“Journey through the diagnosis of dementia” – World Alzheimer Report 2021 launched on 21st September, World Alzheimer’s Day reveals that over 41 million cases of dementia go undiagnosed across the globe.  This could result in an increase in demand for diagnosis, which could overwhelm unprepared healthcare systems.

At the start of September, World Alzheimer’s Month, Alzheimer’s Disease International (ADI), the global federation of over one hundred Alzheimer’s and dementia associations across the world including Lanka Alzheimer’s Foundation (LAF) are encouraging everyone to Know Dementia, Know Alzheimers; by spotting the warning signs of dementia and to seek out information, advice and support which can potentially lead to a timely diagnosis. Receiving a diagnosis of dementia can be a challenging and difficult process and varies greatly around the world.

According to the World Health Organisation (WHO), dementia is the seventh leading cause of death among all diseases worldwide. Stigma is still a major barrier to diagnosis, and combined with lack of awareness, is hampering efforts to support people living with dementia.

Furthermore, the ongoing COVID 19 pandemic has been identified as causing additional delays and wait times for receiving a diagnosis. Awareness would enable people to self-monitor for symptoms and catch it in its tracks.

“Forecasts estimate that dementia cases will rise from 55 million to 78 million by 2030, with costs rising to $2.8 trillion annually,” said a spokesperson for ADI. In addition, LAF continues to urge the Government to implement a National Dementia Action Plan.

To mark World Alzheimer’s Month, LAF organized a “Memorable Steps 2021,” a ‘Virtual Walk’ from the 10th – 30th September to Galle Fort, in order to create greater awareness among the public.

Moreover, LAF’s Information and Service Centre (Activity Centre) celebrated its 10th Anniversary this year which coincided with World Alzheimer’s Day. This journey was begun by its Founder and President Lorraine Yu, who voluntarily stepped down in September 2019 after 20 years of dedicated service. She was pivotal to the establishment and growth of LAF.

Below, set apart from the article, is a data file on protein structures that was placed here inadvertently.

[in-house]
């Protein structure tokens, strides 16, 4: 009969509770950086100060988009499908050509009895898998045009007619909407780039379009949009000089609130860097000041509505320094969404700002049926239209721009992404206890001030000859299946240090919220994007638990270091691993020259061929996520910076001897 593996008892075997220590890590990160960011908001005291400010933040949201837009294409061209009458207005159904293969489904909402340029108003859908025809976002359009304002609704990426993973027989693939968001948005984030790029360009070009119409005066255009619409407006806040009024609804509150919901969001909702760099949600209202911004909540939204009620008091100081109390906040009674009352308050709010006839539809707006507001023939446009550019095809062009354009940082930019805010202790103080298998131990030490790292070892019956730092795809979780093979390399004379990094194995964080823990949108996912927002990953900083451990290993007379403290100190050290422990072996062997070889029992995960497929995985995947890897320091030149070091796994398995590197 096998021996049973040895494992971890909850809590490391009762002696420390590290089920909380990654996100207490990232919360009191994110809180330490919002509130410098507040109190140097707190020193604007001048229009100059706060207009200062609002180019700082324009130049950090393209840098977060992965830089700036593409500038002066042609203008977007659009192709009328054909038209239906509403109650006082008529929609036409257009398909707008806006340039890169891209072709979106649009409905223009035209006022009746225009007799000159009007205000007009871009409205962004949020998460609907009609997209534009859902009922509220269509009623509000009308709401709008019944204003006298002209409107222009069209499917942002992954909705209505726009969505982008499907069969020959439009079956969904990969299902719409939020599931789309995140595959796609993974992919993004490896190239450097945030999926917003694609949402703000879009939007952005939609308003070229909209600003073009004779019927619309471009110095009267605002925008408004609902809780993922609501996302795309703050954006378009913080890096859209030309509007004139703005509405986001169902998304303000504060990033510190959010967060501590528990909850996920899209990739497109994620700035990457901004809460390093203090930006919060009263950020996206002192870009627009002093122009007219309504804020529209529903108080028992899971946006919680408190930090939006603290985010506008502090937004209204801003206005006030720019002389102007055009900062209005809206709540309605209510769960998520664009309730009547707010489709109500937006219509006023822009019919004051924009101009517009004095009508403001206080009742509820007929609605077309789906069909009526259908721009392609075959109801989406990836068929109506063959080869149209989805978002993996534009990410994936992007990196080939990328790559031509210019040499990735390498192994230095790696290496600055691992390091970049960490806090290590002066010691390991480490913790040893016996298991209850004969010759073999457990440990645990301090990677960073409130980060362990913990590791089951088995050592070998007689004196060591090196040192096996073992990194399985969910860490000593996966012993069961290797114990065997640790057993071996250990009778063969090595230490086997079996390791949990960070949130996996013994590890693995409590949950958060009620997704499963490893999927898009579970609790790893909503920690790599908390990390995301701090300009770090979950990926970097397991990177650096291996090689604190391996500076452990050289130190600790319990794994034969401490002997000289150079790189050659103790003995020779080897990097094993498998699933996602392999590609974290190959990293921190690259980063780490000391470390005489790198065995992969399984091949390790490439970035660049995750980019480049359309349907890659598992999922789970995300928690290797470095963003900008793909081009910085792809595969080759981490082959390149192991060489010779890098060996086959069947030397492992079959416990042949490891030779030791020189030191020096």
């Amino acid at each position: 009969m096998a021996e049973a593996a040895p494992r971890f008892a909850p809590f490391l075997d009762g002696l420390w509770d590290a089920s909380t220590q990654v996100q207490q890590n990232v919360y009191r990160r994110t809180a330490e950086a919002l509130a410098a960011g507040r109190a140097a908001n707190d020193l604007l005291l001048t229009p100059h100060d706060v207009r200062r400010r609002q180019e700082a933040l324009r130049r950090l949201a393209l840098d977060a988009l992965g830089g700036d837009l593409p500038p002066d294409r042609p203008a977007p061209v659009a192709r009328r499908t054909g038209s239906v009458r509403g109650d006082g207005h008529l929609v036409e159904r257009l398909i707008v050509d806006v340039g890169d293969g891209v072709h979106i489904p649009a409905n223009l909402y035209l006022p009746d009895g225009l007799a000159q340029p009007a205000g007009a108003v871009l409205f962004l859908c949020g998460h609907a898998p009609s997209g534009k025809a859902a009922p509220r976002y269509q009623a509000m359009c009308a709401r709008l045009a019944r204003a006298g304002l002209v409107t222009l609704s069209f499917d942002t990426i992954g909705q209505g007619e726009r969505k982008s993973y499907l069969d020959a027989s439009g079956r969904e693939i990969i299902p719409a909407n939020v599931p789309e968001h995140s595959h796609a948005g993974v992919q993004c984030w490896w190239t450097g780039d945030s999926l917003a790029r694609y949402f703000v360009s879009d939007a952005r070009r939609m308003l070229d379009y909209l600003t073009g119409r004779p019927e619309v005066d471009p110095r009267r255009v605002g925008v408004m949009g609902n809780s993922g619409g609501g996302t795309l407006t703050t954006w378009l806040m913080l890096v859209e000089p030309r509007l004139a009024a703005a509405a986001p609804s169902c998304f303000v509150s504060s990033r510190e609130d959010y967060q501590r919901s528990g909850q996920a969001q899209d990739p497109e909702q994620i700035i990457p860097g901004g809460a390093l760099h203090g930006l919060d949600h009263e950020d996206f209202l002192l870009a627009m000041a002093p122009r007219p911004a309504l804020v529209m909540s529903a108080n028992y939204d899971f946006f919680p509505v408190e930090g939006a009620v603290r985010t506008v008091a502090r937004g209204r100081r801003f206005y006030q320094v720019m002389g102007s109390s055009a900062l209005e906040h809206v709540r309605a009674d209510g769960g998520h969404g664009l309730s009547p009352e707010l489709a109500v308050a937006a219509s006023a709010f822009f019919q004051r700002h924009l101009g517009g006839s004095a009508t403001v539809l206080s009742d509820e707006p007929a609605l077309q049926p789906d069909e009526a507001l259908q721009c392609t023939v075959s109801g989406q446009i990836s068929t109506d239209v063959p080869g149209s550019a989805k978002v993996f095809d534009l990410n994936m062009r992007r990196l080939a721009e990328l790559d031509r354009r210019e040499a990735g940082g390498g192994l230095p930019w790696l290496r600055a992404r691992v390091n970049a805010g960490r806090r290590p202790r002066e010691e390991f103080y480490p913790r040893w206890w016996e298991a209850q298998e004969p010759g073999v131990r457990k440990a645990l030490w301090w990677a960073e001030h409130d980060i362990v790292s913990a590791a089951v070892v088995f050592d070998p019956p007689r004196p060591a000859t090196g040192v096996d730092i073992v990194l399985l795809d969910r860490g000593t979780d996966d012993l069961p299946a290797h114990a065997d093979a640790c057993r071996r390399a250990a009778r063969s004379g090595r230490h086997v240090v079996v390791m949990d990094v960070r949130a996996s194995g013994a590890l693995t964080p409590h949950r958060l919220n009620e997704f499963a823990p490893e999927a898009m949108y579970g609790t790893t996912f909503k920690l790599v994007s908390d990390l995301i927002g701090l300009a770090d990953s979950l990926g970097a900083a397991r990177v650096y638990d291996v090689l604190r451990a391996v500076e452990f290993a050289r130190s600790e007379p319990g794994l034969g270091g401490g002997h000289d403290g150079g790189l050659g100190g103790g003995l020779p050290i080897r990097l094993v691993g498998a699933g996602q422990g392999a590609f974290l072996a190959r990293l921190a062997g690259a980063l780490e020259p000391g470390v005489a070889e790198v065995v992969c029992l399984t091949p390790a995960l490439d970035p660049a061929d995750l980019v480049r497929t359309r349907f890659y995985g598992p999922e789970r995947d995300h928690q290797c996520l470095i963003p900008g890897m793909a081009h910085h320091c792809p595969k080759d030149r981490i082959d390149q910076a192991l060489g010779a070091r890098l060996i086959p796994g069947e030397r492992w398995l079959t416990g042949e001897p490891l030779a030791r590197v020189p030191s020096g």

The journey continues with Professor Shehan Williams at its helm supported by the Board and a team of volunteers.

LAF’s Activity Centre is able to accommodate a maximum of 20 persons with dementia (Clients). It operates three days a week and provides stimulating activities with a person-centred approach to its clients, supported by a dedicated group of volunteers. LAF is also a great exponent of the bracelets, which families are encouraged to buy at a nominal rate so that their loved ones with dementia do not wander off. In addition, LAF carries out free fortnightly Memory Screenings and provides information and resource materials.

MEMORY BRACELET

LAF is the first and to date the only organization dedicated to advocating and addressing the needs of those diagnosed with cognitive impairment and dementia in Sri Lanka.  Pivotal to the prevention or progression of the disease is to follow a balanced diet, engage in physical activities and continue to challenge your brain. It is also imperative to maintain social connections, and avoid alcohol, smoking and other substance abuse.

The last two years have been challenging, yet with the unstinted support of many friends and well-wishers LAF has progressed, making its presence felt in society. LAF invites all and sundry to join them in their efforts to create awareness and alleviate the suffering of those who are inflicted by this disease and support the carers among others. For more information, visit the following social media platforms of LAF.

  • Website – www.alzlanka.org
  • Email – alzheimers@alzlanka.org
  • Facebook – Lanka Alzheimer’s Foundation

By Rochelle Palipane Gunaratne

Source: https://elegantmagazine.lk/physique_and_inner-self/knowdementia-knowalzheimers-spot-the-warning-signs/
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About Rochelle Gunaratne

I believe that everyone has a story to tell and in turn, I love listening to those stories, attempting to paint a picture to my readers with my words. I may not be an artist or painter, but I believe words can create powerful images in ones mind and it is how we share our stories with others.
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